While researching the background for my historical western romance, Loveland, I came upon some interesting stories of the British aristocracy in America in the late 1800s. One that captured my imagination is the story of the Close Colony, a settlement in northwest Iowa around the LeMars area. This was projected as being for British gentlemen farmers who might live as landed gentry in the American mid-west. While the thought of British aristocrats living in Iowa may seem a bit incongruous to our contemporary sense of place, coming to unplowed soil on the American prairie, and owning huge tracts of land as gentlemen farmers, was not so unappealing to the second sons of noblemen who would not be inheriting their father’s wealth.
one of four brothers, instigated the idea of the Colony. A renowned Cambridge oarsmen, in 1876 William was over in Pennsylvania for a regatta when an injury took him out of the race. During his convalescence, Close had a chance encounter with an Illinois businessman, Daniel Paullin, who had made his money by buying farm land while still cheap, and selling it on at increased prices once turned. This fortuitous meeting was followed by a visit to William’s brother Fred, who was then farming in West Virginia. Fred had declined attending Cambridge in favor of training with a farmer in Scotland before heading to the states to try his luck.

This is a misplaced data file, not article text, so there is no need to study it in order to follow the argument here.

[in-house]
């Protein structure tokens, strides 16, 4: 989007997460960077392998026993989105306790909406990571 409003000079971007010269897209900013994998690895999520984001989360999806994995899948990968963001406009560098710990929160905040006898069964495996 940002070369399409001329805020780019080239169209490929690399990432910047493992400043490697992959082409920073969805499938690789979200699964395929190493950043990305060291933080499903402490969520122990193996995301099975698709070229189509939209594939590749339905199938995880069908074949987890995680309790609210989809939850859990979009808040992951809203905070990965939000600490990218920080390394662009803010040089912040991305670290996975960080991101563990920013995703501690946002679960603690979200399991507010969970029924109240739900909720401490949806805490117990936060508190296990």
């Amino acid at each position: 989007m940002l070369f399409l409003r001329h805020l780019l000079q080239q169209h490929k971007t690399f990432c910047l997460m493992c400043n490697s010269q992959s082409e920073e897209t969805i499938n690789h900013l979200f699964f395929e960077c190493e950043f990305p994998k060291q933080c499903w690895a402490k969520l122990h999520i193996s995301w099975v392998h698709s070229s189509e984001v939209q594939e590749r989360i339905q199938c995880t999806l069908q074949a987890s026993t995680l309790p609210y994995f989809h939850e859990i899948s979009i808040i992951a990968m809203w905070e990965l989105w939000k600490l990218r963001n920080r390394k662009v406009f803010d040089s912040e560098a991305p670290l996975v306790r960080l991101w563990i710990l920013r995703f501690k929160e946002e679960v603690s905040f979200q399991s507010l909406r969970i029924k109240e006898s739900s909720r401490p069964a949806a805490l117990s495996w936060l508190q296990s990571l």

In the 1870s, the area with the most promise for land speculation was northern Iowa. Despite tornadoes, grasshopper plagues and occasional ongoing problems with Native Americans, the fertile untilled prairie could offer great gains to investors. The railroads had been granted as much as 20 miles of land either side of their tracks and were selling it off cheap. The two Close brothers decided, therefore, to try their hand at farming in Iowa, buying well over 2000 acres near Denison. The first year they made a profit of over 54% which, when compared to the typical British farm making just 2 or 3%, was quite spectacular. But William, unlike Fred, was not keen on the physical side of farming and thought again of Paullin’s idea of buying the land cheaply and selling it on. Then, a further idea presented itself: why not combine the two? Why not entice young British gentlemen of means to come and train to be farmers prior to selling them the land? And so, in 1879, the Close Colony was born.